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|Turtleback, Apr 1999||
Having developed Direct Neural Coupling, the Neurodyne company is doing well?but someone may be selling its secrets to Microbotics and creating killer mechanical bugs. Hogan's (Paths to Otherwhere, LJ 12/95) tension-filled thriller is recommended for sf collections.
Copyright 1997 Reed Business Information, Inc. --This text refers to the Hardcover edition.
Eric Heber and his wife, Vanessa, are on the cutting edge of technology, using direct connection between the human brain and mecs--tiny insect-scale robots--to explore a whole new world of experience and knowledge. But someone is out to steal this bold new science and pervert it to their own uses. Eric's teenage son Kevin and his friend Taki are caught up in these machinations and must convert their skills at playing with the mecs to the deadly serious business of outwitting the criminals and saving the life of Eric's engaging lawyer, Michelle Lang. Hogan's talent carries the reader from peak to peak in the story, while his knowledge of science and the meticulously drawn Seattle and Puget Sound locales constitute a splendid backdrop for the nonstop action. Dennis Winters --This text refers to the Hardcover edition.See all Product Description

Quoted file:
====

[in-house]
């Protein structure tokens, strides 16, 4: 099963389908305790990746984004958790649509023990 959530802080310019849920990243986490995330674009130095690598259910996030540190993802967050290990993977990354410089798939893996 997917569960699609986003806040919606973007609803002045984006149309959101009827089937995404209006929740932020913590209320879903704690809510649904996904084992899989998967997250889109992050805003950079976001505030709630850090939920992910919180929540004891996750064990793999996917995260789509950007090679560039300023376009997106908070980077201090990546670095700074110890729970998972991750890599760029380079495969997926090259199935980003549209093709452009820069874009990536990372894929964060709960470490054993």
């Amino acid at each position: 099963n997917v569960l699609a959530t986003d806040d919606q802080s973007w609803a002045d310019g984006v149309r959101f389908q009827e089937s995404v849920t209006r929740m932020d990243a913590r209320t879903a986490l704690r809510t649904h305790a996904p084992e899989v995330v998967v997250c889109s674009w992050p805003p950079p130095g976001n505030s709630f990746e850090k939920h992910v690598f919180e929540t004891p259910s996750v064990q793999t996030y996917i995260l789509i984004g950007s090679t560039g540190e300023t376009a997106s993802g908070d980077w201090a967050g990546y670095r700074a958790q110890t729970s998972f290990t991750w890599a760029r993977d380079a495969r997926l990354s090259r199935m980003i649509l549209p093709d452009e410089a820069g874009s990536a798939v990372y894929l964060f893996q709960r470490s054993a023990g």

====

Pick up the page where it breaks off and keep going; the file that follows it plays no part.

As I was reading this novel I thought, "This reminds me of Heinlein's juveniles." Sure enough, a few pages later Hogan uses the word, "Heinleinesque. Read morePublished on Aug. 5 2002 by R. Wallace
Bug Park was a really fun read. As usual, Hogan comes from a base of hard science, which helps makes the premise believable. Read morePublished on Aug. 4 2002 by Tom Wright
This book was nothing like I expected. There may not be a lot of character development, but what fun! I could not put it down. Read morePublished on Feb. 27 2002 by M. A. Ramos
Although somewhat lacking in serious plot and character developement, and in technical details (admittedly there couldn't be a lot,as this is an excursion into "fantasy... Read morePublished on March 16 2001 by GRIZZLY